The Early Years of a Business, Part 5: Mitigating Your Business’ Risks

This is the last post in a five-part series about the early years of a business formation.  To catch up, click here.

After you’ve selected your business entity, capitalized your business, purchased insurance for your business, and maybe even taken on some new employees, you will want to get into the mindset of identifying legal risks present in your business.  Often, your business risks can be minimized at little to no cost to you.

To begin the process of assessing your business risks, you will want to conduct an internal audit to help you identify those risks.  Many hear the word “audit” and believe it to be daunting and time-consuming; even so, an audit will be worth your time now in order to minimize risks and prioritize your business goals.

During an audit, here are the questions you are likely to come across in the process that will prompt the biggest red-flags:

  1. Is there a document for succession of ownership in the case of my death?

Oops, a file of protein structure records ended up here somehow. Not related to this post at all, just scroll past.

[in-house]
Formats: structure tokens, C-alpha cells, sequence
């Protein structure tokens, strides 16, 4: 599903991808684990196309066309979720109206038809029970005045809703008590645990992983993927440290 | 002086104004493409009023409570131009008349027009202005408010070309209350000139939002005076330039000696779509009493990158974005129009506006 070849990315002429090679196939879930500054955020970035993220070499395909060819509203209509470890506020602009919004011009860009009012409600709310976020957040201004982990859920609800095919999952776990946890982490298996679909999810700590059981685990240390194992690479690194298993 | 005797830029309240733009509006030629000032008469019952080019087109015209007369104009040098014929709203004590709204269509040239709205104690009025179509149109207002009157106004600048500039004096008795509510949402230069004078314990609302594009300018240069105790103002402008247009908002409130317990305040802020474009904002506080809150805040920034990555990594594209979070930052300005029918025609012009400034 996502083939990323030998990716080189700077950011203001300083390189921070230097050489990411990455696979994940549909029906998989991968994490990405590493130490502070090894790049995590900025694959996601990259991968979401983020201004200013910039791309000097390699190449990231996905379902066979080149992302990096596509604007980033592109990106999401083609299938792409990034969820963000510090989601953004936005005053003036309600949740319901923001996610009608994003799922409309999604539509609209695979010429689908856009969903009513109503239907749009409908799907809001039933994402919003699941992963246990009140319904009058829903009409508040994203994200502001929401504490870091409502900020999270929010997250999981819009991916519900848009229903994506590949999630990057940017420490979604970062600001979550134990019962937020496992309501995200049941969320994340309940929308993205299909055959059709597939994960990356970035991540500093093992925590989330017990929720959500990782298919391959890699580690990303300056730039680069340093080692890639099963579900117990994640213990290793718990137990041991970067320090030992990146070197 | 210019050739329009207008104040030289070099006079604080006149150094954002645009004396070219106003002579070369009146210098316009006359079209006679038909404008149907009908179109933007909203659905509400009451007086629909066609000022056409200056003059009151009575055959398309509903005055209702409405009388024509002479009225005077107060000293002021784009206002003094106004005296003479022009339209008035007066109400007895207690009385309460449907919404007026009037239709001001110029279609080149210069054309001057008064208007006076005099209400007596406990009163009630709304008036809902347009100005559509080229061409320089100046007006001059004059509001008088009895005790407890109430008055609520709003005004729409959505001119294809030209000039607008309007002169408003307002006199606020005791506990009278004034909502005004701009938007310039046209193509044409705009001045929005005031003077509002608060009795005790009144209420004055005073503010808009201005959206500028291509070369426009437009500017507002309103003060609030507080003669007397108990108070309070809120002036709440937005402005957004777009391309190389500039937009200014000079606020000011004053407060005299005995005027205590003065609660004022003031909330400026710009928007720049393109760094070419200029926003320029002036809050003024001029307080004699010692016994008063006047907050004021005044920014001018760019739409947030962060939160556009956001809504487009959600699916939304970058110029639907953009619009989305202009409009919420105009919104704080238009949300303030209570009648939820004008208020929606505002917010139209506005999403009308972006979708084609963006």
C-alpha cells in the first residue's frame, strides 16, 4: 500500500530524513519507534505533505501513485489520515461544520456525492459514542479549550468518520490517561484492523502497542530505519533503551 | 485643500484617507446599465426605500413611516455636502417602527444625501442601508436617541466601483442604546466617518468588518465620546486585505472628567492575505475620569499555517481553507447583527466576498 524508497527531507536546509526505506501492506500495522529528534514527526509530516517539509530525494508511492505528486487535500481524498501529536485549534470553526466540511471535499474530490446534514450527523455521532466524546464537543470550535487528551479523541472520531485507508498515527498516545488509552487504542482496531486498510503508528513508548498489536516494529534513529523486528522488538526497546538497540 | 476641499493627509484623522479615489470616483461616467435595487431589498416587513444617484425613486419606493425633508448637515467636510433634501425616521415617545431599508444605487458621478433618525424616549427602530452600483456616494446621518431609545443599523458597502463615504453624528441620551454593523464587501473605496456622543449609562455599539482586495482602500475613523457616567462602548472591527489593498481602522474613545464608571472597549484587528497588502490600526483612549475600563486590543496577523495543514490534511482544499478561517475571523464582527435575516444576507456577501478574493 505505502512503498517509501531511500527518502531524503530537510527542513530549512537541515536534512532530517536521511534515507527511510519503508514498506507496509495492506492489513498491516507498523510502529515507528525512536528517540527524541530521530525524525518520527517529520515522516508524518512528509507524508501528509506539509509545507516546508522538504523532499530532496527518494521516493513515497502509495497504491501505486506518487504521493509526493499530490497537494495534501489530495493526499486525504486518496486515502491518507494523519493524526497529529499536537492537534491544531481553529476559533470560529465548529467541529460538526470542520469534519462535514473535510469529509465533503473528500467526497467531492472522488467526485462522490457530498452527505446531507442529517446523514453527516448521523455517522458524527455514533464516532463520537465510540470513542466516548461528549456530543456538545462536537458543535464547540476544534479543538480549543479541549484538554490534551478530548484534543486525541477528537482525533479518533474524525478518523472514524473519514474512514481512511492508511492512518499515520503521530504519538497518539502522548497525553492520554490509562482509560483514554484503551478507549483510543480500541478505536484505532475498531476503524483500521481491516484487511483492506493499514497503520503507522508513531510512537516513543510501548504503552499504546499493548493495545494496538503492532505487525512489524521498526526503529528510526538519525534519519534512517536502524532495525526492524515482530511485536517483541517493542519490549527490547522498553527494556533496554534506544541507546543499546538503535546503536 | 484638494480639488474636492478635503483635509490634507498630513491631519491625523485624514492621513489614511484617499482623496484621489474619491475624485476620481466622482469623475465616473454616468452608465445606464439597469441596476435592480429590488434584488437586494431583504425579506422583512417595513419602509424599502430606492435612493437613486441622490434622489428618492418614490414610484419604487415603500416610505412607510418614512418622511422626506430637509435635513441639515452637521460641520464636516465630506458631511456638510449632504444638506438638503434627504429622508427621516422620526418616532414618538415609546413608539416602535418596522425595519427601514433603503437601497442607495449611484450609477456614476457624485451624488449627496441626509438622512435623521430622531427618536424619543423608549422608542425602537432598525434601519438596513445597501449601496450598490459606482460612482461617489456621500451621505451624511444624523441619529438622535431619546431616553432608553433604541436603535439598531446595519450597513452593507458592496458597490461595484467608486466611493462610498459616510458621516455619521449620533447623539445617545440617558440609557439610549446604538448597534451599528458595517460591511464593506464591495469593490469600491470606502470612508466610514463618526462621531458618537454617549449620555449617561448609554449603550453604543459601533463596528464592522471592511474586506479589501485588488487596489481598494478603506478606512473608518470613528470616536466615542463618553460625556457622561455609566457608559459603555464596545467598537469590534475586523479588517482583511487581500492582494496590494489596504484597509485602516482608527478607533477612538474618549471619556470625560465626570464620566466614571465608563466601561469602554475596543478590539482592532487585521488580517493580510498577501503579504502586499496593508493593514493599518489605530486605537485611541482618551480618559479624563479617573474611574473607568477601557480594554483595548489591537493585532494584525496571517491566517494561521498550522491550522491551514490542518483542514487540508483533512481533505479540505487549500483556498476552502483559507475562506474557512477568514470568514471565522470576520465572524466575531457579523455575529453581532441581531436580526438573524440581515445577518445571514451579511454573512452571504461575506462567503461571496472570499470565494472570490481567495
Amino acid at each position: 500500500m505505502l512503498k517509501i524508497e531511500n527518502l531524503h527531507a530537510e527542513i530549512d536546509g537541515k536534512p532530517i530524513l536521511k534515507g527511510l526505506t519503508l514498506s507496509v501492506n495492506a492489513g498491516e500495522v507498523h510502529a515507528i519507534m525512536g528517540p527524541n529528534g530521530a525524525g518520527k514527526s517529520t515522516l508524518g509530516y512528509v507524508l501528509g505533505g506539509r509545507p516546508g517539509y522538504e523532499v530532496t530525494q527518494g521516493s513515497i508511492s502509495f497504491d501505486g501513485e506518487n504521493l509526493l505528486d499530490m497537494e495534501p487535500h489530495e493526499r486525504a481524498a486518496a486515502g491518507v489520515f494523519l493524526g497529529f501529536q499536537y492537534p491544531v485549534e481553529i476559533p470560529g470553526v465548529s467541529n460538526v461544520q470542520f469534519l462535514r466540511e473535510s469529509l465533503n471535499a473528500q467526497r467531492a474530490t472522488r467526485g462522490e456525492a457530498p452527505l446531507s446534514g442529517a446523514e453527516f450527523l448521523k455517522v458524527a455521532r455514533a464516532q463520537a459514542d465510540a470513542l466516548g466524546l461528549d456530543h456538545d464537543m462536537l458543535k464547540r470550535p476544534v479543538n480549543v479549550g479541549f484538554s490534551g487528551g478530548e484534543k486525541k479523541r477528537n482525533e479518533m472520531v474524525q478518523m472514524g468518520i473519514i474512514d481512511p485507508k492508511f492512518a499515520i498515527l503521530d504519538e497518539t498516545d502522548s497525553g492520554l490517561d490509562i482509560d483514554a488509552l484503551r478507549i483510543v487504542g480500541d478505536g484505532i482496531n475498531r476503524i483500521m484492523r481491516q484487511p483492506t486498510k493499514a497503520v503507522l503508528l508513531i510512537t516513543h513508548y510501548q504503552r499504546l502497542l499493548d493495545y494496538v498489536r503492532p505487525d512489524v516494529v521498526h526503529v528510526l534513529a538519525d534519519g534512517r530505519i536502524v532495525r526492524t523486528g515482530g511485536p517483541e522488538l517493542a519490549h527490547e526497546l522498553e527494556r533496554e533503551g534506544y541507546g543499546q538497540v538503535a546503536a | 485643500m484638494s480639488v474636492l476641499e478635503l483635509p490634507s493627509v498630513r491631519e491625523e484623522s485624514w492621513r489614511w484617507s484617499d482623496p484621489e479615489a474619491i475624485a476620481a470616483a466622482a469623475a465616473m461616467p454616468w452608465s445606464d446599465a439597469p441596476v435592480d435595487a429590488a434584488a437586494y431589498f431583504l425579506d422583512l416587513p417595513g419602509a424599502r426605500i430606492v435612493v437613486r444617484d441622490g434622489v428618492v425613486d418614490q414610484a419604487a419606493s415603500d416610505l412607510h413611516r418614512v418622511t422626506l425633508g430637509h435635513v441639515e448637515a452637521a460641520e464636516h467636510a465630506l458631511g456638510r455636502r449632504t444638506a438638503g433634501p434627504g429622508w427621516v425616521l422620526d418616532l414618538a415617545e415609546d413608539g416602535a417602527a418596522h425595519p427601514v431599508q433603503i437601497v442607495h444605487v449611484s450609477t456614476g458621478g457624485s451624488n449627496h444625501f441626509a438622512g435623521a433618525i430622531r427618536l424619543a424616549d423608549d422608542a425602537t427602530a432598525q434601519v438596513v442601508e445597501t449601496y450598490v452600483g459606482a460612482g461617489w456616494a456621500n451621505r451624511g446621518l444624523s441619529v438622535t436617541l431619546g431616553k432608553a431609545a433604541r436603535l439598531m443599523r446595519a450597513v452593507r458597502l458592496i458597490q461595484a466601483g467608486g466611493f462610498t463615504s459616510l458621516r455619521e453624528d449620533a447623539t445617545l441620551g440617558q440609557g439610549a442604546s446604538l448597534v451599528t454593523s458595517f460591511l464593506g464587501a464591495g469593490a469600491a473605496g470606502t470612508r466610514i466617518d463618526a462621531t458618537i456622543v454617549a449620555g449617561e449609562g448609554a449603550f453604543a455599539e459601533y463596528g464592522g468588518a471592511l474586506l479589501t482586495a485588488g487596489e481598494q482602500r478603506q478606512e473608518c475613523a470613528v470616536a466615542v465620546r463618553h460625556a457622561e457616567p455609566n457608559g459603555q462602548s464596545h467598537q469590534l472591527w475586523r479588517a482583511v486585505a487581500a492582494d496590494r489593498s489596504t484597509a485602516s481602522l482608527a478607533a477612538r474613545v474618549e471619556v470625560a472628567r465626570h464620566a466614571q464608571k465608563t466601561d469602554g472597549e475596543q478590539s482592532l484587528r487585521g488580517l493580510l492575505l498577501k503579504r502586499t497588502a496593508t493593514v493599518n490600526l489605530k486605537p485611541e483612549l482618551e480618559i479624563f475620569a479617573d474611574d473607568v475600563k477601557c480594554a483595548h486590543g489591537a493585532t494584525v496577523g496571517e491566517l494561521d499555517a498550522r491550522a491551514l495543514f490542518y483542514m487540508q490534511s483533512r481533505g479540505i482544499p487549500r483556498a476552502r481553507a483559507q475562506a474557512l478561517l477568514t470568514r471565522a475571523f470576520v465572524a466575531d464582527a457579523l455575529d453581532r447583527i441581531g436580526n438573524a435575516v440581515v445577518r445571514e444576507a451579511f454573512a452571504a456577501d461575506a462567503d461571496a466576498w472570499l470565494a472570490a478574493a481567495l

2. Are my key employees prevented from using my business methodology against me in the future?
  3. Do I have an employee handbook that only contains provisions for the size of my business?
  4. Are the terms of my sales/services recorded in a written agreement with my customer that sufficiently limits my liability?
  5. Do I have written agreements for all installment purchases, financial leases, letters of credit, or other similar transactions?
  6. Do I have appropriate insurance coverage and limits for my business?
  7. Do I have legal counsel on all pending or threatened litigation, including claims brought by the business as well as against the business?